In an interview with Salon.com last week, Sanders said he didn't know about the Nov. 5 action when he made his proposal but he says he thinks the idea will catch on. The single most important thing Americans can do to save the economy, he said, is break up the biggest banks.
“I think there is a whole lot of anger and mistrust of large financial institutions and Wall Street that caused the terrible, terrible recession. And at the end of the day, after causing millions of Americans to lose their jobs and homes, CEOs are making more than they ever did and on top of that the banks are now charging $5 on debit cards.
“The country’s six largest financial institutions [Bank of America, CitiGroup, JP Morgan Chase, Wells Fargo, Morgan Stanley and Goldman Sachs] now have amassed assets equal to more than 60 percent of our gross domestic product. That is $9 trillion.”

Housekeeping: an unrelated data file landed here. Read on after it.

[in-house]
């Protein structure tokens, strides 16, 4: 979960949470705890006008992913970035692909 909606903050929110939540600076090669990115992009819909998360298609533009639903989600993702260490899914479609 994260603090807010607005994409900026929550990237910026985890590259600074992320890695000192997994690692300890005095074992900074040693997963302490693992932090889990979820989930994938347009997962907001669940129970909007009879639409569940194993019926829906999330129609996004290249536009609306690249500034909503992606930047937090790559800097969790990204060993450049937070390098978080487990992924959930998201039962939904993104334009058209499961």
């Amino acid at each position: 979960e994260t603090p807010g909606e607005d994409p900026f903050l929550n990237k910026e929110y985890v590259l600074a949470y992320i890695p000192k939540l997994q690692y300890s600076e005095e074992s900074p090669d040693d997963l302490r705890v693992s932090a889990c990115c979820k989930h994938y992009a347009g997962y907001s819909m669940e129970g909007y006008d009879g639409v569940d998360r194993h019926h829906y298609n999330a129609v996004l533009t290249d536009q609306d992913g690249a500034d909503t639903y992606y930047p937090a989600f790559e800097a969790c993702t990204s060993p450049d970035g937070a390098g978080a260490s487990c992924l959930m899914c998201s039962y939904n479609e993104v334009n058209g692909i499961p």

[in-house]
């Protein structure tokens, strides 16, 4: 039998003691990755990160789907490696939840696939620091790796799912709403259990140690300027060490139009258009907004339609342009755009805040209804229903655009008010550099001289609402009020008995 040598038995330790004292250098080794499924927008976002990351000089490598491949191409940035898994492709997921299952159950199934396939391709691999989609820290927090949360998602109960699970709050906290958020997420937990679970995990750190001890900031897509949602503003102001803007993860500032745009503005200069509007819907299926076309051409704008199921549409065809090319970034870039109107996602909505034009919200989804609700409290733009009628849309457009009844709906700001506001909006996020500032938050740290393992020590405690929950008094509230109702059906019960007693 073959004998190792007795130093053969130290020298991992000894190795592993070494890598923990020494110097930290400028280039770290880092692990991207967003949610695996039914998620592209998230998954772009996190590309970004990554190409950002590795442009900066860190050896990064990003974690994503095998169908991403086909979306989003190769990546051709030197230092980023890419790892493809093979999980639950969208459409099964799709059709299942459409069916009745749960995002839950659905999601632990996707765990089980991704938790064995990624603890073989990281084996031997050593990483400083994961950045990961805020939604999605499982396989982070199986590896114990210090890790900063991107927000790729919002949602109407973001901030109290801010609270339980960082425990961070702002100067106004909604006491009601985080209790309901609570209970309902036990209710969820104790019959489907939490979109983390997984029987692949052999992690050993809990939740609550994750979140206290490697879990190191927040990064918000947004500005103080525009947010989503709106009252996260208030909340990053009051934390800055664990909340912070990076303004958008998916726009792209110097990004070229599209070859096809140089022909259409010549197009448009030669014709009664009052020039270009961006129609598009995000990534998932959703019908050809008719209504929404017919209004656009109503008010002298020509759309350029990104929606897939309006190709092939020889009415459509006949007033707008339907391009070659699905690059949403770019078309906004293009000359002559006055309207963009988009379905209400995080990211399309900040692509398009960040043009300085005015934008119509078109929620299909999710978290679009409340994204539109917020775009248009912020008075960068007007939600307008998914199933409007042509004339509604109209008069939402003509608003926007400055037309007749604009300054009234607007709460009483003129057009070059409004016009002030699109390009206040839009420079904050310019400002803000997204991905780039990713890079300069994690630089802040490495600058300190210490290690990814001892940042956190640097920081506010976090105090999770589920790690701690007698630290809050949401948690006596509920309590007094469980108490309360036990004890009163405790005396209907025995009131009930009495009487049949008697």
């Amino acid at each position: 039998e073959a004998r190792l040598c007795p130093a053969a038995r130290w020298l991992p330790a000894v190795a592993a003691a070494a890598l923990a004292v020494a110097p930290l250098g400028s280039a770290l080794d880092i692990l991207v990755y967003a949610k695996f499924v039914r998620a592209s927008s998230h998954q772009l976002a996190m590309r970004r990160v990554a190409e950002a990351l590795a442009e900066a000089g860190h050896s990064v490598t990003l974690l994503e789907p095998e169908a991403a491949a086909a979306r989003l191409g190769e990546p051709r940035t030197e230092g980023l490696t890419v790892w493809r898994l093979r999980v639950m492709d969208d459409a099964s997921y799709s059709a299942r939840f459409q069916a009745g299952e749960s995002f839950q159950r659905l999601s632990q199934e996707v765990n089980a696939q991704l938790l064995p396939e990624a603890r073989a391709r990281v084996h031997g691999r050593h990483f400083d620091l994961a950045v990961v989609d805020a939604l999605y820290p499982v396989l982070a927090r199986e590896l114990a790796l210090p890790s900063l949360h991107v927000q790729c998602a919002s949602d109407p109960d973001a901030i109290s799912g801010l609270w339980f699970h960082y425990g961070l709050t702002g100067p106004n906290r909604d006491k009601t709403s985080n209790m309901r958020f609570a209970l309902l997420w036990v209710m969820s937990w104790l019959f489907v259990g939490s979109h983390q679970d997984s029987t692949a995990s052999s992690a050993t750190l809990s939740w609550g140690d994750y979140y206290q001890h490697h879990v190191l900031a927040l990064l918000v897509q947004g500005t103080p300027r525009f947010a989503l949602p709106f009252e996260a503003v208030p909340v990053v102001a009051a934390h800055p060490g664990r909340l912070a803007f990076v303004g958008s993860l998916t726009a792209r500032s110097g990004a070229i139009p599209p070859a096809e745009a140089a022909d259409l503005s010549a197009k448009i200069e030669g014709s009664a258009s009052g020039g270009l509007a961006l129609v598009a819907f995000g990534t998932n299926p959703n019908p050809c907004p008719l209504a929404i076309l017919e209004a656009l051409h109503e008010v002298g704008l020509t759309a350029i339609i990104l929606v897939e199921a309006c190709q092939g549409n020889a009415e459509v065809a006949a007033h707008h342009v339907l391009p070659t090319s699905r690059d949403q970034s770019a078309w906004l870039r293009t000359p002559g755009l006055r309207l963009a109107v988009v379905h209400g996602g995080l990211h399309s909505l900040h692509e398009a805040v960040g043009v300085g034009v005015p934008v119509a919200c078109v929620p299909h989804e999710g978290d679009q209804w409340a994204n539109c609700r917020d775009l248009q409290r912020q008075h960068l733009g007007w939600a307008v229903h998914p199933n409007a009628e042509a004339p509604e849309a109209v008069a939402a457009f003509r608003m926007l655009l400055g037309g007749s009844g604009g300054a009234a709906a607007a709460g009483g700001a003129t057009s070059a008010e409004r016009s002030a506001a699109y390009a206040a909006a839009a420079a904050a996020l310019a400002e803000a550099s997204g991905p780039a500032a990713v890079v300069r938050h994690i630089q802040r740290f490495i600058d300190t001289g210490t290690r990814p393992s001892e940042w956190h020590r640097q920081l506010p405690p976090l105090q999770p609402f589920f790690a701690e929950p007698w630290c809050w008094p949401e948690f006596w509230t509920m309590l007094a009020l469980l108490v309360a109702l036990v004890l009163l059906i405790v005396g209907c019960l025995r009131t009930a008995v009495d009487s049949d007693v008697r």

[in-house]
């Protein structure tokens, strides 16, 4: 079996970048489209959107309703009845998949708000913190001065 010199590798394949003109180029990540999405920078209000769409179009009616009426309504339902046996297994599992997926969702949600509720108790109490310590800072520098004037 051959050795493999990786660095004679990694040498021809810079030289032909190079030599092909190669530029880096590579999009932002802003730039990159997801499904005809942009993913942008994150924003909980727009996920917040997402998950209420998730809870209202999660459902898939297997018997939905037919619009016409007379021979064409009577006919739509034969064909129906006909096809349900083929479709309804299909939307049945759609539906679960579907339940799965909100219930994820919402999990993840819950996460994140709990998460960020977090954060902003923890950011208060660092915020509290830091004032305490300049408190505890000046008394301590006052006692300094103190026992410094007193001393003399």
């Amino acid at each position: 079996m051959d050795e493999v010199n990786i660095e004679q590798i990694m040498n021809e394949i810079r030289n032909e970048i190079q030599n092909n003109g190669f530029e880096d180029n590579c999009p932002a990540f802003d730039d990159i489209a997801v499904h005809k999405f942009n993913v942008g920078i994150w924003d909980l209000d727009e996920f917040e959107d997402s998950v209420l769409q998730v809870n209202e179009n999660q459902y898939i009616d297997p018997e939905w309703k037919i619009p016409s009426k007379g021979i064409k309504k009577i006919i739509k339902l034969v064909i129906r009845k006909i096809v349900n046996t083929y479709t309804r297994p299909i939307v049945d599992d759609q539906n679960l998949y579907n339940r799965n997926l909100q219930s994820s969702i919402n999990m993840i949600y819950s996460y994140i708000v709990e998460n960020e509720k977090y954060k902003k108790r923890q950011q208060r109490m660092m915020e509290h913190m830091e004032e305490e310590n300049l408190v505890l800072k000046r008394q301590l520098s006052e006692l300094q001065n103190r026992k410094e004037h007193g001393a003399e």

Sanders said that the OWS effect on American politics is providing a vent for previously unfocused anger. “Polls are pretty clear about this. The people of America are concerned not only about the greed and recklessness of Wall Street but also, as the OWS folks have pointed out, about the growing inequality of wealth in America. You’ve got the top 400 Americans owning more wealth than the bottom 150 million Americans. Most folks do not think that is right. You are seeing a growing anger and an understanding that the middle class is collapsing, poverty is increasing, and those elected officials willing to speak to those issues are going to touch a nerve.”
Since 2008, Sanders has been focusing on conflicts of interest and the role of the Federal Reserve in aiding and abetting the banks that ran amok.
“The Fed put 16 trillion into the big banks during the financial crisis,” he said. “The Fed during that period lent out $16 trillion to every major financial institution in this country and wealthy individuals and central banks all over the world. We are saying to the Fed, if you can bail out central banks in the Middle East and Africa, you may want to help small businesses in this country so they can expand and create jobs.”